Now it’s my turn, and I’m alone. I do not have nearly as serious a health concern but going through the motions alone is hard. Calling on pray for inner strength and courage, I will begin to overcome the initial shock of being alone. I will start to settle in and enjoy my mini vacations here. I am awed again viewing the Chihulys hanging gracefully from the ceiling. I begin to feel at peace with the lovely flowers, the relaxing sun-drenched patio. I enjoy a quiet lunch alone at the Tavern.

That night in July 2009, I wrote to him in my journal as I have every day since he passed. “We’re here again my darling. You are watching over me, and I have these smiling blue suited angels all to take care of me. I’ll be ok. I’ll carry on.”

Thanks, Mayo, for putting your caring, beautiful arms around me. Thanks for easing the change in my life with your steady, safe harbor. Thanks for helping me learn how to live a happy life alone.

Submitted by Rochester Mayo Clinic patient, Margaret Goff from Edina, MN

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5 Responses to “A Happy Life Alone”

  1. TINA KOBS Says:

    Thanks for your touching message. Tears fell while I read your article. My husband was treated at Mayo in Jacksonville, FL from October,2008 through January, 2009 doing a clinical trial for advanced prostate cancer. We were truly amazed by the care, concern that we received there. There’s no other place like it. I cried my eyes out the day we left that place. It really touched our lives and hearts. We would go back there in a heartbeat and realize that we can anytime if we have to.The oncology clinic there is wonderful, the laboratory personnel, and I miss them all so much. They have been very good about obtaining updates on my husband who is now undergoing Taxotere treatment and doing good with it. I pray that there will be further trials that we can do after completion of the Taxotere. I sincerely wish you well with your health and I, too, know that your husband is there right beside you as you were with him.

  2. Sharmalee Pauling Says:

    What a wonderful story about a truly caring relationship that made the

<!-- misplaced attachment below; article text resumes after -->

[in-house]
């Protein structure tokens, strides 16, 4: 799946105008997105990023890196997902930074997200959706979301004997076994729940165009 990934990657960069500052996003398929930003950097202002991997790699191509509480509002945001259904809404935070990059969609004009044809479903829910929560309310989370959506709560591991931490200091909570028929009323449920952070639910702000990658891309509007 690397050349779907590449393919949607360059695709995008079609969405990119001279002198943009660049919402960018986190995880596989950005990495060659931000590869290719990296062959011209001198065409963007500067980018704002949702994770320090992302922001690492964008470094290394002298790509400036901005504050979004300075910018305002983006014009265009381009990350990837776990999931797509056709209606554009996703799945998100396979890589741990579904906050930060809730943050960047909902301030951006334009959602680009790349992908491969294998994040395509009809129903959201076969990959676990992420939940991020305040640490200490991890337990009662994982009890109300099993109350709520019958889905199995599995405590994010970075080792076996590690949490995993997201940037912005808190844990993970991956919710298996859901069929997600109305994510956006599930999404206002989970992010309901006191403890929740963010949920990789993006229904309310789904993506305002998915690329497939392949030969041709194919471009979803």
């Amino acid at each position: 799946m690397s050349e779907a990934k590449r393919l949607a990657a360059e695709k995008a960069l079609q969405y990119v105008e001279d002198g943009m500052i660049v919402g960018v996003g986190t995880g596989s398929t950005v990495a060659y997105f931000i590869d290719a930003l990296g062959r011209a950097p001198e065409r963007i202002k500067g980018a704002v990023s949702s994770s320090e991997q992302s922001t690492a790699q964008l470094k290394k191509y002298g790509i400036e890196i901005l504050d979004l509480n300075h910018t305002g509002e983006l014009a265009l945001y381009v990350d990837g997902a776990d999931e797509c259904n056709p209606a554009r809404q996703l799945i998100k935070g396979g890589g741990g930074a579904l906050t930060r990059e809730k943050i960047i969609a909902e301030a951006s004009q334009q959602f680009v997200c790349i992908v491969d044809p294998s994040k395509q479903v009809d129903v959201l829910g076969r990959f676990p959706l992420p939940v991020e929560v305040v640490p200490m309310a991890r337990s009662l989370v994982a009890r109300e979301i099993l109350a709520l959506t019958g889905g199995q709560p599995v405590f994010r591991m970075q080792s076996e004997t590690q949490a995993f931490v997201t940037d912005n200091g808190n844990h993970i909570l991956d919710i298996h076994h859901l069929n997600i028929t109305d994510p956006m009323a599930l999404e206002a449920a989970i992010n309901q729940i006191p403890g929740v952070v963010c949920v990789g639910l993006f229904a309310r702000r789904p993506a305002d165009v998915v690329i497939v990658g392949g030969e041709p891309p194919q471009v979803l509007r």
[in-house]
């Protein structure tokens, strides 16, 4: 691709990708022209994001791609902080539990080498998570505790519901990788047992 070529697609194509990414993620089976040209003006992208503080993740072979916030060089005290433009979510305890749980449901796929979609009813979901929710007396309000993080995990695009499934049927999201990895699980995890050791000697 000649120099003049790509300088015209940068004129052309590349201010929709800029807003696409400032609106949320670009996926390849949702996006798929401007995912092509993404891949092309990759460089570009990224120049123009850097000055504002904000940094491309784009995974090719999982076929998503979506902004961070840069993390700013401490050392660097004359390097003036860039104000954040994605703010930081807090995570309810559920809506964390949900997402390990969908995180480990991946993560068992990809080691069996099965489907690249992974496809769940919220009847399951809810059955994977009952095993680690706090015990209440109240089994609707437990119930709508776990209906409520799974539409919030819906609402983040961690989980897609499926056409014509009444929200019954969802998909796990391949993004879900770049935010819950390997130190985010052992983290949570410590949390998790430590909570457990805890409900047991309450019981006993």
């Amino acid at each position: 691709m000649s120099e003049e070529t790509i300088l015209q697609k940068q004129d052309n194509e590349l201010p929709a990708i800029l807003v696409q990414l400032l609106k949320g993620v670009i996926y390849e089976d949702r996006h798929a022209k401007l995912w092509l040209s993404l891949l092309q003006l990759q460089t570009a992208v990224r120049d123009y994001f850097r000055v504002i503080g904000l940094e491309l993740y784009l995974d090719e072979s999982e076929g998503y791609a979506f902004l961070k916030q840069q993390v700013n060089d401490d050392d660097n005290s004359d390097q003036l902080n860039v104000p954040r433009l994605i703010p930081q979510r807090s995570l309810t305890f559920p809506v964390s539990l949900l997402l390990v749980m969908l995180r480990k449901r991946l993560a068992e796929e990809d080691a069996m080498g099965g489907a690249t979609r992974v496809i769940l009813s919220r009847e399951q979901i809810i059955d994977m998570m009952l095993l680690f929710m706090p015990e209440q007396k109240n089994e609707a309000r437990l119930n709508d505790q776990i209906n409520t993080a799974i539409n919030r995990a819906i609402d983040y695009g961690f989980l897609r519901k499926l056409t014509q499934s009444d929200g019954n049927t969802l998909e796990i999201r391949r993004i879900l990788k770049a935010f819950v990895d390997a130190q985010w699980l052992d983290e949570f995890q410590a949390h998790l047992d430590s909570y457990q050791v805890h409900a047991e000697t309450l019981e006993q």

Mayo trips a chance to reconnect and face the challenges of a long-term disease. My husband was recently treated at Mayo so I can relate to the wonderful atmosphere…it is really overwhelming when you first see it!
    I spend time exploring and found many of the beautiful art objects and displays you talked about. My brother-in-law also faced the challenge of cancer and was a patient in the last few years and lost his battle last Christmas Day.
    Going it along to face your own health issues is certainly not easy at first but sounds like you are gaining strength thru your family and your husband’s memory. Good luck!

  3. Linda Says:

    What a beautiful story from Mrs. Goff. It’s nice to hear how much it means to our patients that our designers put so much thought into the patient areas and our congenial staff is always there to meet and greet them. That’s only a couple of things that I, as an employee and a patient like about Mayo. The willingness of the entire staff to assist patients at all times no matter where they are on the campus, is inspiring, even if they are there as a patient themselves. I see it all the time and it makes me smile. Our patients are the best in the world too! They are so appreciative and relieved to know the staff is always there to help. Thanks to all.

  4. Deb Says:

    Thank you, Margaret, for sharing such a personal and touching story. As I reply with tears streaming down my cheeks, I can imagine your marriage must have been a great partnership. It makes me so proud to be an employee here and to know that you found both the people and the surroundings something to look forward to, despite the difficult circumstances. I just know your husband must be with you in spirit.

  5. Jacquelyne Green Says:

    Truly inspirational! Your words enveloped such emotion while reading your story that I was able to feel and see everything you where going through. Marshall was a lucky man!